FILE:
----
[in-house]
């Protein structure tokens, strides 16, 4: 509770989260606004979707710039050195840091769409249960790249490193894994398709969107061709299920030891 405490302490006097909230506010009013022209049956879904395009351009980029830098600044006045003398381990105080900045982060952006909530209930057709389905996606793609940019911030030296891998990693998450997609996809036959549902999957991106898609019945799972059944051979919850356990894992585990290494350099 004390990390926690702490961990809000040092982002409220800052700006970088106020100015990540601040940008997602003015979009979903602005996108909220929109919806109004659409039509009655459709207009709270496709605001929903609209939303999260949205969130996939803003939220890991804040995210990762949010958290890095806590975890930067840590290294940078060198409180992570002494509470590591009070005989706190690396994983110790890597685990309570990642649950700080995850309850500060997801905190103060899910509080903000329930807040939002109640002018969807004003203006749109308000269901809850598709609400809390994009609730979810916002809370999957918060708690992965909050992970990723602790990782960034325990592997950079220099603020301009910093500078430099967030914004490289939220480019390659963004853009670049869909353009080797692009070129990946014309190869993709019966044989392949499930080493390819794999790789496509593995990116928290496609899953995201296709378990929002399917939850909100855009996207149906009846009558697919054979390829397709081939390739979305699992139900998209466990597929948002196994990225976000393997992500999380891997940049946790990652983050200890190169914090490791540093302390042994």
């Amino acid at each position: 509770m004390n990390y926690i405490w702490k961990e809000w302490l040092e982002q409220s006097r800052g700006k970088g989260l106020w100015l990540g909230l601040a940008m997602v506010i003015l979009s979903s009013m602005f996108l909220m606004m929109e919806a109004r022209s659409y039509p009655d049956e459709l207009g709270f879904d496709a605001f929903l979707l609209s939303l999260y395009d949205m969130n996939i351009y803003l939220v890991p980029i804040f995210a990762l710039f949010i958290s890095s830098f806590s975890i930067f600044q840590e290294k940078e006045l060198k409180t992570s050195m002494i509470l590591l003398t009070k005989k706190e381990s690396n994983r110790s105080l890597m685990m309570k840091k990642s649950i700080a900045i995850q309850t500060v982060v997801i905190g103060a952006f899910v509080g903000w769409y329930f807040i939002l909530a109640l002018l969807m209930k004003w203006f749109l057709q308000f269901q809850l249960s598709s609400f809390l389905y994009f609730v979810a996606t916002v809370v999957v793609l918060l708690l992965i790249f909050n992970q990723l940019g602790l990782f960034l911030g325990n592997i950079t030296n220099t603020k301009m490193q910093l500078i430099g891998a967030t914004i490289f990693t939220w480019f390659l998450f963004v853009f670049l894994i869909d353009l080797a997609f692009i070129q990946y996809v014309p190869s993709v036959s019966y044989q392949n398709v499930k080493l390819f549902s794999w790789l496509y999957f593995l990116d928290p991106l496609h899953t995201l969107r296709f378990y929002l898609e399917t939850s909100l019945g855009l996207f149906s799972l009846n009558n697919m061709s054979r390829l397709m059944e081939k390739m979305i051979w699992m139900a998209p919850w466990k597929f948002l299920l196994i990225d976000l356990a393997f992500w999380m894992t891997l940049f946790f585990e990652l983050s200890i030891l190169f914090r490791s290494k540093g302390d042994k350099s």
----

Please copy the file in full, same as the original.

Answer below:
[in-house]
């Protein structure tokens, strides 16, 4: 509770989260606004979707710039050195840091769409249960790249490193894994398709969107061709299920030891 405490302490006097909230506010009013022209049956879904395009351009980029830098600044006045003398381990105080900045982060952006909530209930057709389905996606793609940019911030030296891998990693998450997609996809036959549902999957991106898609019945799972059944051979919850356990894992585990290494350099 004390990390926690702490961990809000040092982002409220800052700006970088106020100015990540601040940008997602003015979009979903602005996108909220929109919806109004659409039509009655459709207009709270496709605001929903609209939303999260949205969130996939803003939220890991804040995210990762949010958290890095806590975890930067840590290294940078060198409180992570002494509470590591009070005989706190690396994983110790890597685990309570990642649950700080995850309850500060997801905190103060899910509080903000329930807040939002109640002018969807004003203006749109308000269901809850598709609400809390994009609730979810916002809370999957918060708690992965909050992970990723602790990782960034325990592997950079220099603020301009910093500078430099967030914004490289939220480019390659963004853009670049869909353009080797692009070129990946014309190869993709019966044989392949499930080493390819794999790789496509593995990116928290496609899953995201296709378990929002399917939850909100855009996207149906009846009558697919054979390829397709081939390739979305699992139900998209466990597929948002196994990225976000393997992500999380891997940049946790990652983050200890190169914090490791540093302390042994």
């Amino acid at each position: 509770m004390n990390y926690i405490w702490k961990e809000w302490l040092e982002q409220s006097r800052g700006k970088g989260l106020w100015l990540g909230l601040a940008m997602v506010i003015l979009s979903s009013m602005f996108l909220m606004m929109e919806a109004r022209s659409y039509p009655d049956e459709l207009g709270f879904d496709a605001f929903l979707l609209s939303l999260y395009d949205m969130n996939i351009y803003l939220v890991p980029i804040f995210a990762l710039f949010i958290s890095s830098f806590s975890i930067f600044q840590e290294k940078e006045l060198k409180t992570s050195m002494i509470l590591l003398t009070k005989k706190e381990s690396n994983r110790s105080l890597m685990m309570k840091k990642s649950i700080a900045i995850q309850t500060v982060v997801i905190g103060a952006f899910v509080g903000w769409y329930f807040i939002l909530a109640l002018l969807m209930k004003w203006f749109l057709q308000f269901q809850l249960s598709s609400f809390l389905y994009f609730v979810a996606t916002v809370v999957v793609l918060l708690l992965i790249f909050n992970q990723l940019g602790l990782f960034l911030g325990n592997i950079t030296n220099t603020k301009m490193q910093l500078i430099g891998a967030t914004i490289f990693t939220w480019f390659l998450f963004v853009f670049l894994i869909d353009l080797a997609f692009i070129q990946y996809v014309p190869s993709v036959s019966y044989q392949n398709v499930k080493l390819f549902s794999w790789l496509y999957f593995l990116d928290p991106l496609h899953t995201l969107r296709f378990y929002l898609e399917t939850s909100l019945g855009l996207f149906s799972l009846n009558n697919m061709s054979r390829l397709m059944e081939k390739m979305i051979w699992m139900a998209p919850w466990k597929f948002l299920l196994i990225d976000l356990a393997f992500w999380m894992t891997l940049f946790f585990e990652l983050s200890i030891l190169f914090r490791s290494k540093g302390d042994k350099s």